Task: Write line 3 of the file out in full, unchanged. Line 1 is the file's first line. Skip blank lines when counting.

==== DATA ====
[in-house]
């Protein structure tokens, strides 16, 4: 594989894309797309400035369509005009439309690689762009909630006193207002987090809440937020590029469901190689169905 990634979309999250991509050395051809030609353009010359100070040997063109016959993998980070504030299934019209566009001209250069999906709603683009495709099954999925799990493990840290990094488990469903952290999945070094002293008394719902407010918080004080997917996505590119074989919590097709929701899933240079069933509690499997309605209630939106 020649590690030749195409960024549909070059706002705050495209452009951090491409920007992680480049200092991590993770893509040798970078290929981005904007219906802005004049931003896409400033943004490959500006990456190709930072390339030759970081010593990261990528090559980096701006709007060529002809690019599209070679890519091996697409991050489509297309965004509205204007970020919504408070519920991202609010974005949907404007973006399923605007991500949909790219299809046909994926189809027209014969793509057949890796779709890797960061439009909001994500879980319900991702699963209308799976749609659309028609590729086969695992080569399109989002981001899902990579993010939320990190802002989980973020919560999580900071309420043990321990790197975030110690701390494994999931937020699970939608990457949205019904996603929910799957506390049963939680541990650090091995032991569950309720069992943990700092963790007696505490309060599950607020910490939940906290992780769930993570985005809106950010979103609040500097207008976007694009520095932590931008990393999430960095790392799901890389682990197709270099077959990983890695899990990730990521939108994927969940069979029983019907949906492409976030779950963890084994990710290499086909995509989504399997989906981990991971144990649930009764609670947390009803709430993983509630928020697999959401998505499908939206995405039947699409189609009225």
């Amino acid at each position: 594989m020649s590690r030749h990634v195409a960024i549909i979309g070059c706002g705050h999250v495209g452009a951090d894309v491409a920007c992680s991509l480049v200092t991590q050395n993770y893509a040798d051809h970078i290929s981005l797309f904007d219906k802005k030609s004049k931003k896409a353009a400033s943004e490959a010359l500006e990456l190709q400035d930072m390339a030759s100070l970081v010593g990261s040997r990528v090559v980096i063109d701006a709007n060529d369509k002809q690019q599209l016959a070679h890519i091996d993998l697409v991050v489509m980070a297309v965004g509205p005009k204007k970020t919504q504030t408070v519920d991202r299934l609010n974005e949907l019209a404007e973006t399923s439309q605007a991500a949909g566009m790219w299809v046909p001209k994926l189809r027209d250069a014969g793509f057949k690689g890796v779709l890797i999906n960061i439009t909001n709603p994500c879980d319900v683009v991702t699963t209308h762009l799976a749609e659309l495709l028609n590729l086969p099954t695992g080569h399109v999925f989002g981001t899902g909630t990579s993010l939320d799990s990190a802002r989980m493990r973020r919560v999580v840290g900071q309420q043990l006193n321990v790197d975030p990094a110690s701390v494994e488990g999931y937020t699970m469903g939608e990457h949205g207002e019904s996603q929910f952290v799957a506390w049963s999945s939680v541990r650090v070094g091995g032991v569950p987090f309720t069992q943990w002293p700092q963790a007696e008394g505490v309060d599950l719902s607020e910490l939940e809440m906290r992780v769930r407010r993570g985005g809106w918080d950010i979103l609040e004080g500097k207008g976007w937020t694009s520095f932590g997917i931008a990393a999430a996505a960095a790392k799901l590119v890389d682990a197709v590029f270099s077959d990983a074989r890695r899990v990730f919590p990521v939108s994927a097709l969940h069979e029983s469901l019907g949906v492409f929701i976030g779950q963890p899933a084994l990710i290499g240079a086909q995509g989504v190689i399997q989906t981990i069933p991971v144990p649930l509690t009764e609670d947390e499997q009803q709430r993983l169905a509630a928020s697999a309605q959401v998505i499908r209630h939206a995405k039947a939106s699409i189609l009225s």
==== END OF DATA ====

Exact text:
């Amino acid at each position: 594989m020649s590690r030749h990634v195409a960024i549909i979309g070059c706002g705050h999250v495209g452009a951090d894309v491409a920007c992680s991509l480049v200092t991590q050395n993770y893509a040798d051809h970078i290929s981005l797309f904007d219906k802005k030609s004049k931003k896409a353009a400033s943004e490959a010359l500006e990456l190709q400035d930072m390339a030759s100070l970081v010593g990261s040997r990528v090559v980096i063109d701006a709007n060529d369509k002809q690019q599209l016959a070679h890519i091996d993998l697409v991050v489509m980070a297309v965004g509205p005009k204007k970020t919504q504030t408070v519920d991202r299934l609010n974005e949907l019209a404007e973006t399923s439309q605007a991500a949909g566009m790219w299809v046909p001209k994926l189809r027209d250069a014969g793509f057949k690689g890796v779709l890797i999906n960061i439009t909001n709603p994500c879980d319900v683009v991702t699963t209308h762009l799976a749609e659309l495709l028609n590729l086969p099954t695992g080569h399109v999925f989002g981001t899902g909630t990579s993010l939320d799990s990190a802002r989980m493990r973020r919560v999580v840290g900071q309420q043990l006193n321990v790197d975030p990094a110690s701390v494994e488990g999931y937020t699970m469903g939608e990457h949205g207002e019904s996603q929910f952290v799957a506390w049963s999945s939680v541990r650090v070094g091995g032991v569950p987090f309720t069992q943990w002293p700092q963790a007696e008394g505490v309060d599950l719902s607020e910490l939940e809440m906290r992780v769930r407010r993570g985005g809106w918080d950010i979103l609040e004080g500097k207008g976007w937020t694009s520095f932590g997917i931008a990393a999430a996505a960095a790392k799901l590119v890389d682990a197709v590029f270099s077959d990983a074989r890695r899990v990730f919590p990521v939108s994927a097709l969940h069979e029983s469901l019907g949906v492409f929701i976030g779950q963890p899933a084994l990710i290499g240079a086909q995509g989504v190689i399997q989906t981990i069933p991971v144990p649930l509690t009764e609670d947390e499997q009803q709430r993983l169905a509630a928020s697999a309605q959401v998505i499908r209630h939206a995405k039947a939106s699409i189609l009225s």